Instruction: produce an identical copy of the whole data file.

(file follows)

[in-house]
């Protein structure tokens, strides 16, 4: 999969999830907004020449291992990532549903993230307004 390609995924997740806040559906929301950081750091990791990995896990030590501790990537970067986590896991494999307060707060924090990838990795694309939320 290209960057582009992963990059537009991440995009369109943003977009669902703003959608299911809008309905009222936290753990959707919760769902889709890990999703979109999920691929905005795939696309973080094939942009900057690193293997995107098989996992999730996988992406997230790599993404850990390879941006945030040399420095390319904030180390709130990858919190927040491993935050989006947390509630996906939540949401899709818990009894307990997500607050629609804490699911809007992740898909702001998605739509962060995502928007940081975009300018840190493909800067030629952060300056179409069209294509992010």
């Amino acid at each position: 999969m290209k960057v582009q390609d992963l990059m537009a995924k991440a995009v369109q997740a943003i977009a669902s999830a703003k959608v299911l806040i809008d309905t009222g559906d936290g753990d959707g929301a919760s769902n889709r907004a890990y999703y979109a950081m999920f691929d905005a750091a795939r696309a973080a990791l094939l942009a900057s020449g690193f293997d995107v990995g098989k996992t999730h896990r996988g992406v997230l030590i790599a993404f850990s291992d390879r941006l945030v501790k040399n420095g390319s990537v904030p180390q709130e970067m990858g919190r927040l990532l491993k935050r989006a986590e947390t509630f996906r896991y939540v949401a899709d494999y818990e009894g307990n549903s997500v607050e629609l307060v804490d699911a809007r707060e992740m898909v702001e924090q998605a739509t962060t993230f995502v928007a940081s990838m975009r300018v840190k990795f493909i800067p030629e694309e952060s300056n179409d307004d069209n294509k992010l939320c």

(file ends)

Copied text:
[in-house]
């Protein structure tokens, strides 16, 4: 999969999830907004020449291992990532549903993230307004 390609995924997740806040559906929301950081750091990791990995896990030590501790990537970067986590896991494999307060707060924090990838990795694309939320 290209960057582009992963990059537009991440995009369109943003977009669902703003959608299911809008309905009222936290753990959707919760769902889709890990999703979109999920691929905005795939696309973080094939942009900057690193293997995107098989996992999730996988992406997230790599993404850990390879941006945030040399420095390319904030180390709130990858919190927040491993935050989006947390509630996906939540949401899709818990009894307990997500607050629609804490699911809007992740898909702001998605739509962060995502928007940081975009300018840190493909800067030629952060300056179409069209294509992010």
């Amino acid at each position: 999969m290209k960057v582009q390609d992963l990059m537009a995924k991440a995009v369109q997740a943003i977009a669902s999830a703003k959608v299911l806040i809008d309905t009222g559906d936290g753990d959707g929301a919760s769902n889709r907004a890990y999703y979109a950081m999920f691929d905005a750091a795939r696309a973080a990791l094939l942009a900057s020449g690193f293997d995107v990995g098989k996992t999730h896990r996988g992406v997230l030590i790599a993404f850990s291992d390879r941006l945030v501790k040399n420095g390319s990537v904030p180390q709130e970067m990858g919190r927040l990532l491993k935050r989006a986590e947390t509630f996906r896991y939540v949401a899709d494999y818990e009894g307990n549903s997500v607050e629609l307060v804490d699911a809007r707060e992740m898909v702001e924090q998605a739509t962060t993230f995502v928007a940081s990838m975009r300018v840190k990795f493909i800067p030629e694309e952060s300056n179409d307004d069209n294509k992010l939320c």